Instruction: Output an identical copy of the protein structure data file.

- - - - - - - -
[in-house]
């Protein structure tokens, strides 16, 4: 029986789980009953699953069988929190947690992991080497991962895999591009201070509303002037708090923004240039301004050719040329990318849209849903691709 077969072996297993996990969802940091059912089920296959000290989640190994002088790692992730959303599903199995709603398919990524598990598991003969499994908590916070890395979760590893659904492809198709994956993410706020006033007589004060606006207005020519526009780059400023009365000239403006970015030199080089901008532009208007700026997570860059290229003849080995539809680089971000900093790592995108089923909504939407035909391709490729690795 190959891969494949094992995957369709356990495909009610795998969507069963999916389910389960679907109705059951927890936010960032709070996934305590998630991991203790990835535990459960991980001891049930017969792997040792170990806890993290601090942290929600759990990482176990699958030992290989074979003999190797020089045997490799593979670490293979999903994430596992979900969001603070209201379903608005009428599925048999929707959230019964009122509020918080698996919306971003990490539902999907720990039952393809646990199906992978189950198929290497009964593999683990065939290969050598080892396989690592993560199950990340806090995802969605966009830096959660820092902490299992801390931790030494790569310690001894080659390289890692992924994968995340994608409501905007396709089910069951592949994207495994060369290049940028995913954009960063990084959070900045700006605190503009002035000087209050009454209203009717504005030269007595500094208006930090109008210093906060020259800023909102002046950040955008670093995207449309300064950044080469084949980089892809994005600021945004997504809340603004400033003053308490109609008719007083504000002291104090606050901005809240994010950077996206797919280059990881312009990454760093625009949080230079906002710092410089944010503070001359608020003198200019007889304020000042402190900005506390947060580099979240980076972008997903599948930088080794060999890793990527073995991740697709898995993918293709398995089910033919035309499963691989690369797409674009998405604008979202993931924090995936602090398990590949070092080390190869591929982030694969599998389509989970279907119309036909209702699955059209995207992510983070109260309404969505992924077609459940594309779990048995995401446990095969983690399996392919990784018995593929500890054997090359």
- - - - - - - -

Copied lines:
[in-house]
């Protein structure tokens, strides 16, 4: 029986789980009953699953069988929190947690992991080497991962895999591009201070509303002037708090923004240039301004050719040329990318849209849903691709 077969072996297993996990969802940091059912089920296959000290989640190994002088790692992730959303599903199995709603398919990524598990598991003969499994908590916070890395979760590893659904492809198709994956993410706020006033007589004060606006207005020519526009780059400023009365000239403006970015030199080089901008532009208007700026997570860059290229003849080995539809680089971000900093790592995108089923909504939407035909391709490729690795 190959891969494949094992995957369709356990495909009610795998969507069963999916389910389960679907109705059951927890936010960032709070996934305590998630991991203790990835535990459960991980001891049930017969792997040792170990806890993290601090942290929600759990990482176990699958030992290989074979003999190797020089045997490799593979670490293979999903994430596992979900969001603070209201379903608005009428599925048999929707959230019964009122509020918080698996919306971003990490539902999907720990039952393809646990199906992978189950198929290497009964593999683990065939290969050598080892396989690592993560199950990340806090995802969605966009830096959660820092902490299992801390931790030494790569310690001894080659390289890692992924994968995340994608409501905007396709089910069951592949994207495994060369290049940028995913954009960063990084959070900045700006605190503009002035000087209050009454209203009717504005030269007595500094208006930090109008210093906060020259800023909102002046950040955008670093995207449309300064950044080469084949980089892809994005600021945004997504809340603004400033003053308490109609008719007083504000002291104090606050901005809240994010950077996206797919280059990881312009990454760093625009949080230079906002710092410089944010503070001359608020003198200019007889304020000042402190900005506390947060580099979240980076972008997903599948930088080794060999890793990527073995991740697709898995993918293709398995089910033919035309499963691989690369797409674009998405604008979202993931924090995936602090398990590949070092080390190869591929982030694969599998389509989970279907119309036909209702699955059209995207992510983070109260309404969505992924077609459940594309779990048995995401446990095969983690399996392919990784018995593929500890054997090359």